Every time the bargain between the regime and men over controlling women has been shaken, turmoil has ensued. Under the guise of educating women, the regime has taken control of their lives and limited their choices.
The narratives of both the regime and its opposition have missed one important element: the women themselves. But as MBS has weakened and emasculated Saudi men, including his own relatives, he can now ignore them altogether.
He no longer cares about their objections to his so-called social reforms. He can watch Saudi women dance at public concerts, knowing their men cannot utter a word of protest.
Riyadh’s charm offensive
MBS is only interested in appealing to a Western world critical of Saudi Arabia’s control over women. After several symbolic changes – including allowing women to drive – he launched a charm offensive and appointed a princess to one of the most important jobs in the diplomatic service, namely Riyadh’s ambassador to Washington.
Princess Reema bint Bandar bin Sultan, whose father held the post for more than two decades, is now the soft face that MBS projects to US audiences, hoping they will forget the heinous murder of Washington Post contributor Jamal Khashoggi. Princess Reema’s mission is to restore Washington’s faith in MBS after the serious fallout from Khashoggi’s murder.
On social media and traditional media, MBS’s reforms are praised by a select handful of female loyalists
At the same time, many Saudi state feminists are cheering the alleged emancipation of women, while ignoring the plight of Hathloul and other detained activists.
On social media and traditional media, MBS’s reforms are praised by a select handful of female loyalists who are permitted to speak with foreign media eager to snatch a sentence or two to support a well-rehearsed narrative about the reformist crown prince.
Women with reservations over MBS’s reforms are banished from the conversation, and Western journalists struggle in Riyadh and Jeddah to find them, let alone to get a statement from them. Immediately after Hatoon al-Fassi, a prominent female activist, was quoted in the New York Times, she was detained alongside Hathloul.
There is no room for sisterhood or female solidarity with the detained activists, as opportunities for women in Saudi Arabia remain limited, despite the hype. Women appointed to top jobs want to stay there, possibly forever. Loyalty to the regime is an important precondition, and minor criticism is severely punished.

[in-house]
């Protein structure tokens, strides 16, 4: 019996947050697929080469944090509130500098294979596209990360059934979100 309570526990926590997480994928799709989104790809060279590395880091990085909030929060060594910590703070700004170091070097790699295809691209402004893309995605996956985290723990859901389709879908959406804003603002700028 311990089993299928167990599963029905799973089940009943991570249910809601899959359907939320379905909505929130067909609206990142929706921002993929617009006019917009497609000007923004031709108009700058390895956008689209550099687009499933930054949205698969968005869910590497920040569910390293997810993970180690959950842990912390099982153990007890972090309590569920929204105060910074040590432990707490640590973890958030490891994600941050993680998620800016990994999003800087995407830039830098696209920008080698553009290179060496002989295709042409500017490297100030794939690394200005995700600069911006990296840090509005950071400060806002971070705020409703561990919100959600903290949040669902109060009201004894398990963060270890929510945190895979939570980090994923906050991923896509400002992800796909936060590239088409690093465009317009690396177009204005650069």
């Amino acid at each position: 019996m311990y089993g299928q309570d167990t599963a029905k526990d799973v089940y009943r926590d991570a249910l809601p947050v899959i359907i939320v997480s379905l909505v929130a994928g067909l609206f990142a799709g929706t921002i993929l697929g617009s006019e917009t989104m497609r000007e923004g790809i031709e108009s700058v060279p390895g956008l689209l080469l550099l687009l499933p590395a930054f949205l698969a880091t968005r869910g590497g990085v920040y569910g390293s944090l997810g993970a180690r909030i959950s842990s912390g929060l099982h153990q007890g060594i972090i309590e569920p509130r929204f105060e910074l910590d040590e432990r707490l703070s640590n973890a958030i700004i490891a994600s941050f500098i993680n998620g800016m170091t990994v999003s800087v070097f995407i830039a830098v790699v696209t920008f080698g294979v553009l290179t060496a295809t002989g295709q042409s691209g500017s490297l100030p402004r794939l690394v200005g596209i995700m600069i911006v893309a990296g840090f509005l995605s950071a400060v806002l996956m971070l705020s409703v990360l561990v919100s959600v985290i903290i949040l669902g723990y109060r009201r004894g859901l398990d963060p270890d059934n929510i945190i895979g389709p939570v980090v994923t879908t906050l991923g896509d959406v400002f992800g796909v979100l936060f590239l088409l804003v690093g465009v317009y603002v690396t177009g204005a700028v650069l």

With the increasing education of Saudi women, the competition is fierce, and many will never get their dream job in state bureaucracy or the private sector. There simply aren’t enough opportunities in an economy that has failed to create enough jobs for both men and women.
As a result, many women inside the country will remain silent over the detention of female activists whose struggle has benefitted them.
On International Women’s Day, the increasing number of Saudi exiles scattered around the globe will remember Hathloul and her friends and colleagues.
They will combine their efforts to exert media pressure on a regime whose Western allies keep sheltered, even after the murder of a journalist and a pervasive detention campaign stifling all forms of activism.
The increasing repression has already led to one horrific murder in the Saudi consulate in Istanbul. Murder inside Saudi prisons remain under-reported.
Now, Saudi women are having their own bodies violated, humiliating their male relatives in a culture where honour is directly linked to women. Hathloul’s torture will shame all Saudi men who have failed to campaign for her release.
The views expressed in this article belong to the author and do not necessarily reflect the editorial policy of Middle East Eye.
Madawi al-Rasheed est professeure invitée à l’Institut du Moyen-Orient de la London School of Economics. Elle a beaucoup écrit sur la péninsule arabique, les migrations arabes, la mondialisation, le transnationalisme religieux et les questions de genre. Vous pouvez la suivre sur Twitter : @MadawiDr